No Time To Run? Tsunami Pod Aims To Save Lives — At A Price

By Sandi Doughton
The Seattle Times

WWR Article Summary (tl;dr) This article takes a look at a new high-tech solution: a tsunami survival capsule manufactured by a fledgling company near Seattle. The neon-orange sphere is meant to protect its occupants from drowning or being crushed by debris in an emergency.

OCEAN PARK, Washington

When Jeanne Johnson lived in New Orleans, she figured out how to weather hurricanes.

When the family moved to Kansas City, she taught her kids to take cover from tornadoes.

So when Johnson recent bought a house on Washington state’s Long Beach Peninsula, about 110 miles southwest of Seattle, she set out to improve her odds of surviving a Cascadia megaquake and tsunami.

Running for high ground before the wave hits isn’t an option from her property. Nor are there any tall, sturdy buildings nearby. Instead, Johnson is betting her life on a new, high-tech solution: a tsunami survival capsule manufactured by a fledgling company near Seattle.

The neon-orange sphere is meant to protect its occupants from drowning or being crushed by debris as towering surges batter the coast. It’s made of aircraft-grade aluminum, with a watertight marine door. Tiny porthole windows are equipped with bulletproof glass. There’s a ceramic thermal lining, a GPS beacon and air canisters.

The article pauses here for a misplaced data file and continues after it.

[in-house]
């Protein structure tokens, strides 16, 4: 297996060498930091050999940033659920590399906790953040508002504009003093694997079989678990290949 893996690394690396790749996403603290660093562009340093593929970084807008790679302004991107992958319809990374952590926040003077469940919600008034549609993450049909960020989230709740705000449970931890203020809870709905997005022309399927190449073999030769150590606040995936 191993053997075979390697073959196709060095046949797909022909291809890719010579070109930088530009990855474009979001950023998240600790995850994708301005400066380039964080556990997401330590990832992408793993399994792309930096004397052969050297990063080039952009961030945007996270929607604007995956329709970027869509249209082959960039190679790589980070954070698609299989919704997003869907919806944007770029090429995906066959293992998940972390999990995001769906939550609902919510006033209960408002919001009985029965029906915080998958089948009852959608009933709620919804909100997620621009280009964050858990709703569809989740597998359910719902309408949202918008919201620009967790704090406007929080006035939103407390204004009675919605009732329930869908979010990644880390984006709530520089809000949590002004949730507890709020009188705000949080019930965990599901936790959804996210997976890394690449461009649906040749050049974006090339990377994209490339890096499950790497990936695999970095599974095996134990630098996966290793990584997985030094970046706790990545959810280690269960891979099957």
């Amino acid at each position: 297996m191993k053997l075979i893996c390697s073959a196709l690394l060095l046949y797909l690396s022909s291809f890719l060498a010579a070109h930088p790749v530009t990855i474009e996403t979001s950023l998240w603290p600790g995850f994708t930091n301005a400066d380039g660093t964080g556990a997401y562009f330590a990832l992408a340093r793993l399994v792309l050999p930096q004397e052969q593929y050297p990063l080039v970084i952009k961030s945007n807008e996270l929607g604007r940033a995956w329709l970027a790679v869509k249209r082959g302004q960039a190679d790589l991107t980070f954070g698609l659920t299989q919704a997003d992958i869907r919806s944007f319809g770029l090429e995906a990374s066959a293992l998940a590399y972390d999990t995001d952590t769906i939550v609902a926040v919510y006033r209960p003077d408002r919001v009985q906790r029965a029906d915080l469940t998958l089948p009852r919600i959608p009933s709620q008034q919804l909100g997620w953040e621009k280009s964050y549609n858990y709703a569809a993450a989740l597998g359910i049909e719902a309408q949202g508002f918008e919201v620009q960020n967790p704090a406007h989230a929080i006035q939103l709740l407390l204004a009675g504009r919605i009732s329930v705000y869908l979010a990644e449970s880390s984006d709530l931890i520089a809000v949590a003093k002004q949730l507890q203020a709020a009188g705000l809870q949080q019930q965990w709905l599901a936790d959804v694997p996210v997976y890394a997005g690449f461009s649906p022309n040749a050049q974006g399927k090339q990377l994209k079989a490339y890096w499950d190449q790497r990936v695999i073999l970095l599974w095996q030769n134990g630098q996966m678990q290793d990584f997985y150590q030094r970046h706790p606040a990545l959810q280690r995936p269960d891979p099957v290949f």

As the company’s first customer, Johnson has been experimenting with the quickest way to climb in, batten the hatch and buckle up for a ride she’s not eager to take.

“It’s going to be terrible,” said the 55-year-old Microsoft employee. “But it’s better than the alternative.”

The pod is the brainchild of aerospace engineer Julian Sharpe, founder of Survival Capsule LLC. He got the idea after the 2004 Indian Ocean quake and tsunami, which swept more than 200,000 people to their deaths. Sharpe and his family were staying at a waterfront hotel in Cannon Beach, Ore., and he wondered how they could get to safety if a similar disaster struck the Pacific Northwest.

“Our kids were very little. We had two huskies. How could we evacuate in time?” he said.

After the 2011 Japanese quake and tsunami, which killed 16,000 people in the world’s most disaster-ready nation, Sharpe and his colleagues started work in earnest on their escape pod.